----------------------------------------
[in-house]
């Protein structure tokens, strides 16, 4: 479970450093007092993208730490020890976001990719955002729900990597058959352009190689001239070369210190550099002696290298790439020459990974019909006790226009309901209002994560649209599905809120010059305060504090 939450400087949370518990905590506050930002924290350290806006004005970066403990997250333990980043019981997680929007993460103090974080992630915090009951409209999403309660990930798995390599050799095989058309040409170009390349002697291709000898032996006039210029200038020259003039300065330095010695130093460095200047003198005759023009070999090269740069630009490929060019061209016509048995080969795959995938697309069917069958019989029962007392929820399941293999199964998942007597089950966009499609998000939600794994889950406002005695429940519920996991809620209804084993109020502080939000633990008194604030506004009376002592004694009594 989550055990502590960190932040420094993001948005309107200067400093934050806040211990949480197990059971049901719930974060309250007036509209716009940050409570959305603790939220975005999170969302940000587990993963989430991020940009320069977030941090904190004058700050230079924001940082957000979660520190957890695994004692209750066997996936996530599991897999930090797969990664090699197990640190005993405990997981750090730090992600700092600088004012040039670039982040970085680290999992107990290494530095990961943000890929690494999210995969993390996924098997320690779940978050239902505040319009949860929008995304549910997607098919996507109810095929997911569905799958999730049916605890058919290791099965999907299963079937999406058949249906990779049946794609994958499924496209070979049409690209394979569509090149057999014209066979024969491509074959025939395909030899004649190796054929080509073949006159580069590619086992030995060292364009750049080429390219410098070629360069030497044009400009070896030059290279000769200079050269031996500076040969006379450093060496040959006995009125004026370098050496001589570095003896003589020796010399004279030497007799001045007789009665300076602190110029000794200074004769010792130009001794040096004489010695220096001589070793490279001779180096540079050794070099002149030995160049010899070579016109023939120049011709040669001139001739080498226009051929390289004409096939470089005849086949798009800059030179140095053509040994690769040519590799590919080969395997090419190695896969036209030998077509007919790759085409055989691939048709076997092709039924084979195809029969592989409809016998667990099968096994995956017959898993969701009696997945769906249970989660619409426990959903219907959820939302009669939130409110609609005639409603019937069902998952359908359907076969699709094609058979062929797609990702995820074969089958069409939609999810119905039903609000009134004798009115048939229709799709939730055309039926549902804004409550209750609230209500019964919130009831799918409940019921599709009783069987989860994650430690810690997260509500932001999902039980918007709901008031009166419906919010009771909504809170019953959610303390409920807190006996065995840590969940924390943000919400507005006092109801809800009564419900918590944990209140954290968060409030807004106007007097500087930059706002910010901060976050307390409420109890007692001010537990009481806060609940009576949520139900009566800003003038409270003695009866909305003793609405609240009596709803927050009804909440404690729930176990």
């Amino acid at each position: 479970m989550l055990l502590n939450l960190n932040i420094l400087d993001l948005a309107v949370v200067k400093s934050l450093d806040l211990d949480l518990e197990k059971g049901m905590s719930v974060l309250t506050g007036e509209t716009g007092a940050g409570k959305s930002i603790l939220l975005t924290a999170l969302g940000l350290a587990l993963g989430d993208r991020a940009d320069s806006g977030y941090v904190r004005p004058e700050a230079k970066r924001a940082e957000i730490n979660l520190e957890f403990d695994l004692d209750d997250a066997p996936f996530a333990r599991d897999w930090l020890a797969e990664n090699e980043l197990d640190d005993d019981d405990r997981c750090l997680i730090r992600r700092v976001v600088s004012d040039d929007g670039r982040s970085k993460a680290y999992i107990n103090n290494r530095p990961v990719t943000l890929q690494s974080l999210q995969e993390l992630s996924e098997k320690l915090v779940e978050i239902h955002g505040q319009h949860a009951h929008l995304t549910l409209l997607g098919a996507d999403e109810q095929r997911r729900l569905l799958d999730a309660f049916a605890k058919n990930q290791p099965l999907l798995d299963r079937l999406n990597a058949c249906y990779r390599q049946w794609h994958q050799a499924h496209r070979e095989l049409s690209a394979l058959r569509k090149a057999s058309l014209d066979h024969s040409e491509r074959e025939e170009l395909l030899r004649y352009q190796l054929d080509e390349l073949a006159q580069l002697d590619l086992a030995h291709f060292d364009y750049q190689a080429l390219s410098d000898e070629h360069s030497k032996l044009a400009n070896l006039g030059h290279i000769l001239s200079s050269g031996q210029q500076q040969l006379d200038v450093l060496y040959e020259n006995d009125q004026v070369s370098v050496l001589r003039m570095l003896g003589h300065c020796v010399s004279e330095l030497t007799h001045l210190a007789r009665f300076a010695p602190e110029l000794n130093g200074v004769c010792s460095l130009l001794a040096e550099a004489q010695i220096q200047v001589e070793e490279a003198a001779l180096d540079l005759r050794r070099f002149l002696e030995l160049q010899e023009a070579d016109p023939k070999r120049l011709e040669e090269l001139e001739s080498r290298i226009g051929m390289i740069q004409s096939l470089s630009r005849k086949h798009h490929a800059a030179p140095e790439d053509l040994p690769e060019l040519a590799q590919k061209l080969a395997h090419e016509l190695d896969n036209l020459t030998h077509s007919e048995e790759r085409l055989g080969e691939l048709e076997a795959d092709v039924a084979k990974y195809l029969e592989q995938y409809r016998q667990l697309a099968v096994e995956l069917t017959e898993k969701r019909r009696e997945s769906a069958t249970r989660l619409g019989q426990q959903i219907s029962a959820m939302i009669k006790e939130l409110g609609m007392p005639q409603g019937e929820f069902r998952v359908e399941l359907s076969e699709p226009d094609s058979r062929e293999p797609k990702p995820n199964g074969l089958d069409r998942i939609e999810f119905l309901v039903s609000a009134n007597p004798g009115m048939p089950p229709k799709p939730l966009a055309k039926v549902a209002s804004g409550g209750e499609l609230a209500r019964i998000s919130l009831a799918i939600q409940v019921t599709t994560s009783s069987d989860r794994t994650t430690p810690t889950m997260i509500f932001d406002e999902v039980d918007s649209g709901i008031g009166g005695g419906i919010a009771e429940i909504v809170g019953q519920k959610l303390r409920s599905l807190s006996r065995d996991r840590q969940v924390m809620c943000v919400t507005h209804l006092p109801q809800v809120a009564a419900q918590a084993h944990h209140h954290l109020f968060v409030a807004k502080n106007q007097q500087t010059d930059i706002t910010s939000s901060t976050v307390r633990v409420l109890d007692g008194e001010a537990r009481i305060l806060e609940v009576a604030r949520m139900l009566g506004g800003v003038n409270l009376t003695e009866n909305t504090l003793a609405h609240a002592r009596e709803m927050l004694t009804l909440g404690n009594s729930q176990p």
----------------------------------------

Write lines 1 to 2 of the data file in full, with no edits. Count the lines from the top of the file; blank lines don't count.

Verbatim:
[in-house]
């Protein structure tokens, strides 16, 4: 479970450093007092993208730490020890976001990719955002729900990597058959352009190689001239070369210190550099002696290298790439020459990974019909006790226009309901209002994560649209599905809120010059305060504090 939450400087949370518990905590506050930002924290350290806006004005970066403990997250333990980043019981997680929007993460103090974080992630915090009951409209999403309660990930798995390599050799095989058309040409170009390349002697291709000898032996006039210029200038020259003039300065330095010695130093460095200047003198005759023009070999090269740069630009490929060019061209016509048995080969795959995938697309069917069958019989029962007392929820399941293999199964998942007597089950966009499609998000939600794994889950406002005695429940519920996991809620209804084993109020502080939000633990008194604030506004009376002592004694009594 989550055990502590960190932040420094993001948005309107200067400093934050806040211990949480197990059971049901719930974060309250007036509209716009940050409570959305603790939220975005999170969302940000587990993963989430991020940009320069977030941090904190004058700050230079924001940082957000979660520190957890695994004692209750066997996936996530599991897999930090797969990664090699197990640190005993405990997981750090730090992600700092600088004012040039670039982040970085680290999992107990290494530095990961943000890929690494999210995969993390996924098997320690779940978050239902505040319009949860929008995304549910997607098919996507109810095929997911569905799958999730049916605890058919290791099965999907299963079937999406058949249906990779049946794609994958499924496209070979049409690209394979569509090149057999014209066979024969491509074959025939395909030899004649190796054929080509073949006159580069590619086992030995060292364009750049080429390219410098070629360069030497044009400009070896030059290279000769200079050269031996500076040969006379450093060496040959006995009125004026370098050496001589570095003896003589020796010399004279030497007799001045007789009665300076602190110029000794200074004769010792130009001794040096004489010695220096001589070793490279001779180096540079050794070099002149030995160049010899070579016109023939120049011709040669001139001739080498226009051929390289004409096939470089005849086949798009800059030179140095053509040994690769040519590799590919080969395997090419190695896969036209030998077509007919790759085409055989691939048709076997092709039924084979195809029969592989409809016998667990099968096994995956017959898993969701009696997945769906249970989660619409426990959903219907959820939302009669939130409110609609005639409603019937069902998952359908359907076969699709094609058979062929797609990702995820074969089958069409939609999810119905039903609000009134004798009115048939229709799709939730055309039926549902804004409550209750609230209500019964919130009831799918409940019921599709009783069987989860994650430690810690997260509500932001999902039980918007709901008031009166419906919010009771909504809170019953959610303390409920807190006996065995840590969940924390943000919400507005006092109801809800009564419900918590944990209140954290968060409030807004106007007097500087930059706002910010901060976050307390409420109890007692001010537990009481806060609940009576949520139900009566800003003038409270003695009866909305003793609405609240009596709803927050009804909440404690729930176990």